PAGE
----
HEAR YE: Conor Oberst Conor Oberst

Now playing on Phawker Radio! Conor Oberst plays the Troc Tonite!

MEcropped2.jpgBY JONATHAN VALANIA Like Dylan in his prime, Conor Oberst writes long, elliptical narratives — weaving word-clotted threads of angst and regret, anger and shame, ecstasy and joy, through a camel’s eye of symbolism, creating word circuses that fascinate even when they flirt with meaninglessness. As with Dylan’s songs, when you boil them all down, they’re essentially about one thing: the wonder of consciousness. Baby I’m amazed, therefore Ibrighteyes_01_1_1.jpg am.Both Bob Dylan and Oberst come from the Midwest — Dylan from Duluth, Minn., and Oberst from Omaha, Neb. (his dad actually works in that iconic Mutual of Omaha skyscraper). Both migrated to New York City to pursue their chemical fortunes, riding into town on a ribbon of personal myth and self-invention. Both are — or in Dylan’s case, were — J.D. Salinger’s Holden Caulfield incarnate: impossibly young, madly poetic and profoundly alienated.

Both mastered the art of courting attention while seeming to want to be left alone. Both have voices that are, to put it charitably, acquired tastes, and yet they’ve both managed to convert a laughably limited range and a very casual relationship with pitch into a remarkably expressive instrument. Finally, both have managed to express definitively what it feels like to be young and alive and trying to mapquest meaning with only an acoustic guitar for a compass. As a result, they’ve become existential weathermen for large, loyal followings eager to know which way the metaphysical winds are blowing. MORE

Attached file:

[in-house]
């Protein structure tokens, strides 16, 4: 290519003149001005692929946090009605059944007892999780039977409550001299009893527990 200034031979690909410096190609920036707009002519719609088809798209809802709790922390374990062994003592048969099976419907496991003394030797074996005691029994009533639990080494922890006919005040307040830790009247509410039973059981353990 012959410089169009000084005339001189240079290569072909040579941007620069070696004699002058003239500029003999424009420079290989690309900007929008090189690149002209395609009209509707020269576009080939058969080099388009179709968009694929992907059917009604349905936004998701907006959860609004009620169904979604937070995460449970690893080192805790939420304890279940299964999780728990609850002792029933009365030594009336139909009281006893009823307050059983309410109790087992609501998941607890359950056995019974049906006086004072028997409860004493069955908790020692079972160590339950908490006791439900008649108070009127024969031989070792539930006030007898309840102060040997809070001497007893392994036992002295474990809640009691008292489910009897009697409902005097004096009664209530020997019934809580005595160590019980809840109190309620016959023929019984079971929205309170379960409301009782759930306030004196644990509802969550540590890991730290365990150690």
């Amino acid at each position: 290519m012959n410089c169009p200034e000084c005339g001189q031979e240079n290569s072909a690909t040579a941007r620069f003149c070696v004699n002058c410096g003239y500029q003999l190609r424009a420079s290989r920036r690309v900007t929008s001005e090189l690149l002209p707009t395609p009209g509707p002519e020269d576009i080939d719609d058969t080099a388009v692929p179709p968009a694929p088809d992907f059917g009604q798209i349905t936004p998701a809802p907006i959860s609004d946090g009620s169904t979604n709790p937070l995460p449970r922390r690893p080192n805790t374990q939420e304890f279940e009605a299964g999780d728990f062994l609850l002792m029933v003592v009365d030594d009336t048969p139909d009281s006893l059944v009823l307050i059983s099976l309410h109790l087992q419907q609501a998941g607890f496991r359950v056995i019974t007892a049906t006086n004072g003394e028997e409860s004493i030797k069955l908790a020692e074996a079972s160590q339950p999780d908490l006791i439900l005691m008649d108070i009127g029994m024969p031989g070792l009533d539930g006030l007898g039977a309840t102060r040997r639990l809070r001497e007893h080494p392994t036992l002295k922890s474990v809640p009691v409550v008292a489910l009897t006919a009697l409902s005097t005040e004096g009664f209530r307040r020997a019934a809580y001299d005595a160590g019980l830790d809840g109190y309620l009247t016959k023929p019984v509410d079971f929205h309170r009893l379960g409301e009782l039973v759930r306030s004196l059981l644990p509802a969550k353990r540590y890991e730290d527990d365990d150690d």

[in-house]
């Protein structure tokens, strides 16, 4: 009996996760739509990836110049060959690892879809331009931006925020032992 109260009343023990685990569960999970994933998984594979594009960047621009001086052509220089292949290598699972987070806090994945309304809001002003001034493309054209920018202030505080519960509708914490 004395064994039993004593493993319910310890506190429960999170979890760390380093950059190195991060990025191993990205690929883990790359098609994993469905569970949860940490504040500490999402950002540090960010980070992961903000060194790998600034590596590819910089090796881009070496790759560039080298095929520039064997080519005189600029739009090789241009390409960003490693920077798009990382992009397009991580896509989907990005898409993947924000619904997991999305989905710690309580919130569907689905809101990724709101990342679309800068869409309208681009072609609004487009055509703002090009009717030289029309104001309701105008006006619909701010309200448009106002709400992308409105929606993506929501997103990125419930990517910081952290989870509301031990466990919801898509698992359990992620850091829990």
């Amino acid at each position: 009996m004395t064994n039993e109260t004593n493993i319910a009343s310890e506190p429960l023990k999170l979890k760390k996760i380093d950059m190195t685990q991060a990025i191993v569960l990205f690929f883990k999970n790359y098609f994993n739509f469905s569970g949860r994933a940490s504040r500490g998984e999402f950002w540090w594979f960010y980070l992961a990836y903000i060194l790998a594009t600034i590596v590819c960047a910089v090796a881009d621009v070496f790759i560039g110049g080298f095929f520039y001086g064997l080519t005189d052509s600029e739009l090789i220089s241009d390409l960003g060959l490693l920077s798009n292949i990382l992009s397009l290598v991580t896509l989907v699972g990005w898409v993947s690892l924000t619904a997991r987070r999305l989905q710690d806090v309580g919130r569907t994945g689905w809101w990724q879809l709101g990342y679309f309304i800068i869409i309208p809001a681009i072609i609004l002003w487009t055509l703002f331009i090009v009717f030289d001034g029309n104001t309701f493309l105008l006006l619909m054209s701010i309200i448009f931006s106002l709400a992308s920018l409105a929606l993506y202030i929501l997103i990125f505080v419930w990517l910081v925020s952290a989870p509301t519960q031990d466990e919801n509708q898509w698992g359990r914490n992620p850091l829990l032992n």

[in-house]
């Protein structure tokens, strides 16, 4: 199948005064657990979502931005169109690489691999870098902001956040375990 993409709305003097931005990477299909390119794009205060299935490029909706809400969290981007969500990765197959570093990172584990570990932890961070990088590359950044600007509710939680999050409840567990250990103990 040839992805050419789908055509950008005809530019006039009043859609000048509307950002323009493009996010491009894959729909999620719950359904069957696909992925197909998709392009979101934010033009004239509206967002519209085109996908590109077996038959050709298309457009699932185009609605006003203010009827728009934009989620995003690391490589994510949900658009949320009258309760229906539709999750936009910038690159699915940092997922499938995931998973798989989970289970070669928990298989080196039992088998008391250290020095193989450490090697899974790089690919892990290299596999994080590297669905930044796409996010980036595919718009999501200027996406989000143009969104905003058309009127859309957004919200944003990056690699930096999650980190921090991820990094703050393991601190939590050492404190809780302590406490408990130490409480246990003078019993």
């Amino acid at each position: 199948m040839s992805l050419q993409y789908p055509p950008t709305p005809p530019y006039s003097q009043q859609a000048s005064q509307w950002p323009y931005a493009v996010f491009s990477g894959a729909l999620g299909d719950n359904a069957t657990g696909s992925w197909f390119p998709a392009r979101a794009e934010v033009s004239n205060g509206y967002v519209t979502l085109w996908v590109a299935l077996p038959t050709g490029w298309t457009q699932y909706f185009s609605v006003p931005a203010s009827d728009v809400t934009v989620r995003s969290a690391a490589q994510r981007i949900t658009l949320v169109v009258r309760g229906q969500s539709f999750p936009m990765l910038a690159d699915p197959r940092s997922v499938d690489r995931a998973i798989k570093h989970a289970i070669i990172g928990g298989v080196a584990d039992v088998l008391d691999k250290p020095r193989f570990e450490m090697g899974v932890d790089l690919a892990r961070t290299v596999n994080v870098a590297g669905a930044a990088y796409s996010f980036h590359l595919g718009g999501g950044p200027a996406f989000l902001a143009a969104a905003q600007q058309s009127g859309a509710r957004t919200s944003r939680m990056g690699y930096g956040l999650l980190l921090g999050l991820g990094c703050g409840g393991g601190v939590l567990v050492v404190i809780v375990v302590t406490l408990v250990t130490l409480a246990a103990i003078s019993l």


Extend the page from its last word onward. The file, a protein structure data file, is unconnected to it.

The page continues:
bright-eyes-_600px_.jpgNEW YORK TIMES: Still, there’s nothing detached about the songs on “Conor Oberst.” He’s still looking inward, as he does in “Eagle on a Pole”: “It’s such a long way back to all the fun I had/When nothing ever seemed to bother me.” The sound of the music is sparse and rootsy, a straightforward recording of a handful of musicians making down-home connections to folk, country and the 1960s rock of the Grateful Dead and the Band. It’s a world away from current Top 10 radio formats, but disarmingly natural. He made the album with a few friends in an out-of-the-way place: a small mountainside resort hotel overlooking Valle Místico, in Tepotzlán, Mexico, which is also a well-known place for U.F.O. sightings. Mr. Oberst and his musicians spent five weeks in Tepotzlán. Their equipment was hauled up narrow roads by pickup truck; the piano wouldn’t fit through any doorways and stayed on a porch, where it “got more and more out of tune,” Mr. Oberst said with a smile. The musicians included Mr. Walcott, from Bright Eyes, and other familiar sidemen. The album was recorded on 16-track tape — “the first record I’ve made in probably five years that hasn’t been inside a computer at some point,” Mr. Oberst said. And the microphones captured not only the instruments but crickets and the thud of fireworks — a frequent occurrence — from the valley below. MORE

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